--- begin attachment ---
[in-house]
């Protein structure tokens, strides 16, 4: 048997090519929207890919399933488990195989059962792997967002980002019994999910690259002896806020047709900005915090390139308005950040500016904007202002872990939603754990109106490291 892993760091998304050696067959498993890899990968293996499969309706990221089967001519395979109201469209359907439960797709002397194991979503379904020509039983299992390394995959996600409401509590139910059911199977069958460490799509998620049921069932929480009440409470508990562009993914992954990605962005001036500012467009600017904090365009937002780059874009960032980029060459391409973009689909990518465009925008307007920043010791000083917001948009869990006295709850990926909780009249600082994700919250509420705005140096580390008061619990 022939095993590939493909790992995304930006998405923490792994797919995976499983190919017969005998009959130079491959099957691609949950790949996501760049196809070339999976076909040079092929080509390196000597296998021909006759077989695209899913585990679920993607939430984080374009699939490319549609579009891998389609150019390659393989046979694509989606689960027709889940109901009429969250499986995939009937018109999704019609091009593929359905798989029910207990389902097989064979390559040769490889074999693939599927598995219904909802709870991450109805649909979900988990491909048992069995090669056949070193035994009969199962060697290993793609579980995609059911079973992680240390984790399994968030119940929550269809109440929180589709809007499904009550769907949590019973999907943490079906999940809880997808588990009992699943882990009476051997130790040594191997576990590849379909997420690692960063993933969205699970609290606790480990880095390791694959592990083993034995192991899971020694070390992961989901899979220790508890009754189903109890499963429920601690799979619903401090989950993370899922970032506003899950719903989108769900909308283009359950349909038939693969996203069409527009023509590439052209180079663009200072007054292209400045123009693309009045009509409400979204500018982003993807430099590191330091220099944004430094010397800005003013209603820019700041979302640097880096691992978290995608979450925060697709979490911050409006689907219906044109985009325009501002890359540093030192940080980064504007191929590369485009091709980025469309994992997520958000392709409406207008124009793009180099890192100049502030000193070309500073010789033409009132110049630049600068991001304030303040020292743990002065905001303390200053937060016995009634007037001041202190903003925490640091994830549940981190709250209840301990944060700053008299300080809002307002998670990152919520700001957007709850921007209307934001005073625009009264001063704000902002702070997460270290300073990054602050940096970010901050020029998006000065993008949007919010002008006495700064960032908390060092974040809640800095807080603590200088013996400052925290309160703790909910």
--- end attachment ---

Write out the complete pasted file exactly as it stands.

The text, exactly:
[in-house]
């Protein structure tokens, strides 16, 4: 048997090519929207890919399933488990195989059962792997967002980002019994999910690259002896806020047709900005915090390139308005950040500016904007202002872990939603754990109106490291 892993760091998304050696067959498993890899990968293996499969309706990221089967001519395979109201469209359907439960797709002397194991979503379904020509039983299992390394995959996600409401509590139910059911199977069958460490799509998620049921069932929480009440409470508990562009993914992954990605962005001036500012467009600017904090365009937002780059874009960032980029060459391409973009689909990518465009925008307007920043010791000083917001948009869990006295709850990926909780009249600082994700919250509420705005140096580390008061619990 022939095993590939493909790992995304930006998405923490792994797919995976499983190919017969005998009959130079491959099957691609949950790949996501760049196809070339999976076909040079092929080509390196000597296998021909006759077989695209899913585990679920993607939430984080374009699939490319549609579009891998389609150019390659393989046979694509989606689960027709889940109901009429969250499986995939009937018109999704019609091009593929359905798989029910207990389902097989064979390559040769490889074999693939599927598995219904909802709870991450109805649909979900988990491909048992069995090669056949070193035994009969199962060697290993793609579980995609059911079973992680240390984790399994968030119940929550269809109440929180589709809007499904009550769907949590019973999907943490079906999940809880997808588990009992699943882990009476051997130790040594191997576990590849379909997420690692960063993933969205699970609290606790480990880095390791694959592990083993034995192991899971020694070390992961989901899979220790508890009754189903109890499963429920601690799979619903401090989950993370899922970032506003899950719903989108769900909308283009359950349909038939693969996203069409527009023509590439052209180079663009200072007054292209400045123009693309009045009509409400979204500018982003993807430099590191330091220099944004430094010397800005003013209603820019700041979302640097880096691992978290995608979450925060697709979490911050409006689907219906044109985009325009501002890359540093030192940080980064504007191929590369485009091709980025469309994992997520958000392709409406207008124009793009180099890192100049502030000193070309500073010789033409009132110049630049600068991001304030303040020292743990002065905001303390200053937060016995009634007037001041202190903003925490640091994830549940981190709250209840301990944060700053008299300080809002307002998670990152919520700001957007709850921007209307934001005073625009009264001063704000902002702070997460270290300073990054602050940096970010901050020029998006000065993008949007919010002008006495700064960032908390060092974040809640800095807080603590200088013996400052925290309160703790909910």